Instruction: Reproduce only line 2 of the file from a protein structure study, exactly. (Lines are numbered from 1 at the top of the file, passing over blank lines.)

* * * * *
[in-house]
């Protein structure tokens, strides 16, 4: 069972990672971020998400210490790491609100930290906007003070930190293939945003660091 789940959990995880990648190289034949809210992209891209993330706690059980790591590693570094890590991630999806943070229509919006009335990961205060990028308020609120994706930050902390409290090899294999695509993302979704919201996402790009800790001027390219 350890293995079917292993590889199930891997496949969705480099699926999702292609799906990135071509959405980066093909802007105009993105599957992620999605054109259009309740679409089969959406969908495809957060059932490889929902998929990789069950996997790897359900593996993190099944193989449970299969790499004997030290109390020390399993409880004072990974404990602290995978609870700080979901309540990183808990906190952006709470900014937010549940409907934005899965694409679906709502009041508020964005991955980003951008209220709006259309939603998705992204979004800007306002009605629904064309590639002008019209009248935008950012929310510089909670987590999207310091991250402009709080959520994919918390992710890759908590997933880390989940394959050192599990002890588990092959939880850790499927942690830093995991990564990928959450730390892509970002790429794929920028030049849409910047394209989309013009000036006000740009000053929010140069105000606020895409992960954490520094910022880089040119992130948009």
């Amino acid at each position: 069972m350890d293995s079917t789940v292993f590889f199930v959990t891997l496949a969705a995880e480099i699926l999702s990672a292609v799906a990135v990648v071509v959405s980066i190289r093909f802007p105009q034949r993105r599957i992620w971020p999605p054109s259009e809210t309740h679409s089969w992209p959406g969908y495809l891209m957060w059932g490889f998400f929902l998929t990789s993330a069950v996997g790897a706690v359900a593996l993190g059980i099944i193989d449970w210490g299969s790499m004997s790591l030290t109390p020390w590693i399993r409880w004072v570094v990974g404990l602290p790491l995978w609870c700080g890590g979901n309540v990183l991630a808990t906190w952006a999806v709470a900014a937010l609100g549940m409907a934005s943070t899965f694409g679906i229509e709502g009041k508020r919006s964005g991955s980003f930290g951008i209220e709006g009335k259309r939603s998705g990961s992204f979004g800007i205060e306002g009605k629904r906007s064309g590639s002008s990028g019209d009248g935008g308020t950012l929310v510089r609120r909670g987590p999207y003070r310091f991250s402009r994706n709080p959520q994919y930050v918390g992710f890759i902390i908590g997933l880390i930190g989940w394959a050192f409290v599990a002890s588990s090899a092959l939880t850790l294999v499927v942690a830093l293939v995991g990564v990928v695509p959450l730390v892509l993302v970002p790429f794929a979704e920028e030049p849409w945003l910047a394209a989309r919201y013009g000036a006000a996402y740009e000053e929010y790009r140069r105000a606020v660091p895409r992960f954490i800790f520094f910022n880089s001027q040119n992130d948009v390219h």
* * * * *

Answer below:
């Protein structure tokens, strides 16, 4: 069972990672971020998400210490790491609100930290906007003070930190293939945003660091 789940959990995880990648190289034949809210992209891209993330706690059980790591590693570094890590991630999806943070229509919006009335990961205060990028308020609120994706930050902390409290090899294999695509993302979704919201996402790009800790001027390219 350890293995079917292993590889199930891997496949969705480099699926999702292609799906990135071509959405980066093909802007105009993105599957992620999605054109259009309740679409089969959406969908495809957060059932490889929902998929990789069950996997790897359900593996993190099944193989449970299969790499004997030290109390020390399993409880004072990974404990602290995978609870700080979901309540990183808990906190952006709470900014937010549940409907934005899965694409679906709502009041508020964005991955980003951008209220709006259309939603998705992204979004800007306002009605629904064309590639002008019209009248935008950012929310510089909670987590999207310091991250402009709080959520994919918390992710890759908590997933880390989940394959050192599990002890588990092959939880850790499927942690830093995991990564990928959450730390892509970002790429794929920028030049849409910047394209989309013009000036006000740009000053929010140069105000606020895409992960954490520094910022880089040119992130948009």